Tuesday, May 31, 2016

May 31 Radio History

In 1908
...actor/radio host Don Ameche was born Dominic Felix Amici in Kenosha Wisconsin.  The movie star was first a star of bigtime radio.  His radio credits include Betty & Bob, Grand Hotel, First Nighter, The (Battling) Bickersons, & the Charlie McCarthy Show.  On TV the Frances Langford-Don Ameche Show ran one season.  In 1992 he was inducted into the Radio Hall of Fame.  He died of prostate cancer Dec. 6 1993 at age 85.

In 1943...another comic strip came to radio, as Archie Andrews was heard on the Blue Network for the first time. Archie, Veronica and the gang remained on network radio for some nine years.

In 19??..Longtime Philadelphis and NYC Radio Personality Ross Brittain was born.

He currently heads-up the morning show on CBS Radio's WOGL 98.1 FM in Philly since 2004 and he's also worked in Atlanrta, New Orleans, Cleveland and Hartford as well as NYC.  In 1982, Brittain was cohost of the first morning show Ross & Brittain on WABC as a Talk station.

In 1984, he teamed with Scott Shannon on the Z100 Morning Zoo on WHTZ 100.3 FM.

Confer RTI Ross Brittain Guest Faculty Profile from National Radio Talent System on Vimeo.

Brittain is a former Billboaard and Radio&Records "Personality of The Year".

Mary Margaret McBride
In 1949...a crowd of 35,000 people paid tribute to radio personality Mary Margaret McBride at Yankee Stadium in the Bronx. McBride was celebrating her 15th year in radio.   Her popular radio shows spanned more than 40 years. In the 1940s the daily audience for her housewife-oriented program numbered from six to eight million listeners. She was called "The First Lady of Radio."

McBride first worked steadily in radio for WOR in New York City. In 1937, she launched on the CBS radio network the first of a series of similar and successful shows, now as Mary Margaret McBride.

She interviewed figures well known in the world of arts and entertainment, and politics, with a style recognized as original to herself. She accepted advertising only for products she was prepared to endorse from her own experience, and turned down all tobacco or alcohol products.

She followed this format in regular broadcasts on CBS until 1941,  NBC (where her audience numbered in the millions) from then until 1950,  ABC from then until 1954,  NBC again until 1960, and The New York Herald Tribune's radio broadcasts with a wider audience via syndication.

In 1958...guitarist Dick Dale introduced “surf music” for the first time when he played  “Let’s Go Trippin” at a concert in Balboa Calif.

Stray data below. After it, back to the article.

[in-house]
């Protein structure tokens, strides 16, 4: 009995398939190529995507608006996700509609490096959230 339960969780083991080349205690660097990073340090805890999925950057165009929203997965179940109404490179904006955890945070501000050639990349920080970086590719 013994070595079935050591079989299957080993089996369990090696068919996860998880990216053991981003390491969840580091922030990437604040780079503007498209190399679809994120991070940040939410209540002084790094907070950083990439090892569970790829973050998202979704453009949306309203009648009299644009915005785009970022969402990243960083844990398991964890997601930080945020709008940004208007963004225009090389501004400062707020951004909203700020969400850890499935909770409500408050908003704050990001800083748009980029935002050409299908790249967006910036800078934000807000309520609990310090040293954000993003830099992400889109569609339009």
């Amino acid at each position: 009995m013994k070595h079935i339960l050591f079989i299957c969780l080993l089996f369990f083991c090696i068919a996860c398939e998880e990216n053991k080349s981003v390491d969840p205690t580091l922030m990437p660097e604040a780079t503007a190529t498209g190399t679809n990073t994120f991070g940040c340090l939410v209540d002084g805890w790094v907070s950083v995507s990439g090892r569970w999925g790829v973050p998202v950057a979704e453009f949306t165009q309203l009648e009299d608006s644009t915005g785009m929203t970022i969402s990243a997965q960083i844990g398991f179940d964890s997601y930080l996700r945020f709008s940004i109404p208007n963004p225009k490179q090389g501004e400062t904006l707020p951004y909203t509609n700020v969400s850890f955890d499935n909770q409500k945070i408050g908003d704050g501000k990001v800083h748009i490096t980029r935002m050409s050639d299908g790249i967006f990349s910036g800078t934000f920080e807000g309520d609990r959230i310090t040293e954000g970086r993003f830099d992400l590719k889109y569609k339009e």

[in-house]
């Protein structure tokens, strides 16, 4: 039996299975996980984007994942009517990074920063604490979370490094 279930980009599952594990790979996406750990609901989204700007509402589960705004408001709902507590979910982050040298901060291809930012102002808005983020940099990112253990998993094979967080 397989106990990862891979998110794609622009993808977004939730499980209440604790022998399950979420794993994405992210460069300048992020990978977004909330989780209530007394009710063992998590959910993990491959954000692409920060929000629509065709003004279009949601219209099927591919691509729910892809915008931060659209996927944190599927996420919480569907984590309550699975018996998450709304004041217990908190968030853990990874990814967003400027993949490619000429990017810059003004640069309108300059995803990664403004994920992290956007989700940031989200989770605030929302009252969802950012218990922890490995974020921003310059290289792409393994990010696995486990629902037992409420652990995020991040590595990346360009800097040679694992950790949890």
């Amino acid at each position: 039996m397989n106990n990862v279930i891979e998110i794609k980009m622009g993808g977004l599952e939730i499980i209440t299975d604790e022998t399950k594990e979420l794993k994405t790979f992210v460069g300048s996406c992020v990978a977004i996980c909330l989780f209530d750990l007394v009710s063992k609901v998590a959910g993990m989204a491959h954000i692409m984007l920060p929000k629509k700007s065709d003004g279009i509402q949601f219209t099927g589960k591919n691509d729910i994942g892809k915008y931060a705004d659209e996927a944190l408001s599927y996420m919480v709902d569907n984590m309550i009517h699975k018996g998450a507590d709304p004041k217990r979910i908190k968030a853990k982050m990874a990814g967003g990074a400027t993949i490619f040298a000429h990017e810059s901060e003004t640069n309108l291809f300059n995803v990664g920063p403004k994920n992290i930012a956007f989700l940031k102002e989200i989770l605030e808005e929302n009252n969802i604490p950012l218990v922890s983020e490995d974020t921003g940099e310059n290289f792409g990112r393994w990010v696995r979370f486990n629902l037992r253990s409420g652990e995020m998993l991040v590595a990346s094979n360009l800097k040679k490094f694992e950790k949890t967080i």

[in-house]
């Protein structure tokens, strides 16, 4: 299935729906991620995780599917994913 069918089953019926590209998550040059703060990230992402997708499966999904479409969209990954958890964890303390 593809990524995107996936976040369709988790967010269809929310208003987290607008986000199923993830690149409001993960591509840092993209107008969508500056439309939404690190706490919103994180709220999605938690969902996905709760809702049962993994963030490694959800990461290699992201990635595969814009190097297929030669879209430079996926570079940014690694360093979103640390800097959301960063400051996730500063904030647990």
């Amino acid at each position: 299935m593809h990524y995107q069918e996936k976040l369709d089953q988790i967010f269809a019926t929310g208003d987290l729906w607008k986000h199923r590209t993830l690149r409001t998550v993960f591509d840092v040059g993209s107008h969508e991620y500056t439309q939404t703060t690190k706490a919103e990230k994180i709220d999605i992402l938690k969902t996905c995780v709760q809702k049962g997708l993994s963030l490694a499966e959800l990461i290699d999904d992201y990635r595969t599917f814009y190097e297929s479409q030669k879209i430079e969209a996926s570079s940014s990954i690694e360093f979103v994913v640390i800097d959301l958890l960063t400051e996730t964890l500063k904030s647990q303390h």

In 1966...filming began on The Monkees TV sitcom. Starting on NBC in September the weekly series chronicled the misadventures of a struggling rock band.

In 1999...77 WABC-AM, New York, presented "WABC Rewound" where the news/talk station broadcast airchecks from its glory days when it was a Top 40 formatted music Radio station. At first, WABC's early days in the 60s as a Top 40 station were humble ones.

Top 40 1010 WINS was the No. 1 hit music station and WMCA, which did a similar rock leaning top 40 format, was also a formidable competitor, while WABC barely ranked in the Top Ten. Fortunately for WABC, the other Top 40 outlets could not be heard as well in more distant New York and New Jersey suburbs, since WINS, WMGM, and WMCA were all directional stations.

WABC, with its 50,000-watt non-directional signal, had the advantage of being heard in places west, south, and northwest of New York City – a huge chunk of the growing suburban population – and this is where the station began to draw ratings.

Early in 1962, WMGM, owned by Loew's, which then owned MGM, was sold to Storer Broadcasting. Upon its sale, WMGM reverted to its original WHN call letters and switched to a middle of the road music format playing mostly non-rock artists such as Frank Sinatra, Nat King Cole and Andy Williams.

Sam Holman was the first WABC program director of this era. Under Holman, WABC achieved No. 1 ratings during much of 1962, after WMGM reverted to WHN. By the summer of 1963, WMCA led the pack among contemporary stations, with WABC at No. 2 and WINS slipping to third place. It has been said, but is difficult to verify, that WMCA dominated in the city proper, while WABC owned the suburbs. This would be consistent with WMCA's 5,000-watt directional signal.

GM Hal Neal hired Rick Sklar as WABC's program director. He would go on to become a member of the Radio Hall of Fame and be credited as one of the pioneering architects of the Top 40 format.

Under Sklar, the station went to the shortest playlist of any contemporary music station in history. The number one song was heard about every hour during the day and every 75 minutes or so at night. The other top 5 songs were heard nearly as often. Other current songs averaged once to twice per airshift. The station played about 9 current hits per hour and several non-current songs. The non-currents were no more than 5 years old and the station played about 70 of them in total.

Through the years, WABC was known by various slogans, "Channel 77 WABC" and later "Musicradio 77 WABC". Due to the high number of commercials each hour, WABC played no more than two songs in a row and there was frequent DJ talk and personality between every song. The station averaged 6 commercial breaks per hour but they were no more than 3 ads in a row. Often the air personalities delivered live commercials in their own humorous style, so that listeners would consider the spot part of the entertainment.

In 2001...actress/radio-TV hostess Arlene Francis, best known nationally as a regular panellist on CBS TV’s What’s My Line?, died at age 93. Sadly her last years were clouded by Alzheimer’s disease.

In 2015…After 24 years as the program's host, Bob Schieffer moderated the CBS-TV Sunday morning news program "Face the Nation" for the final time, his retirement ending 46 years with CBS News.

No comments:

Post a Comment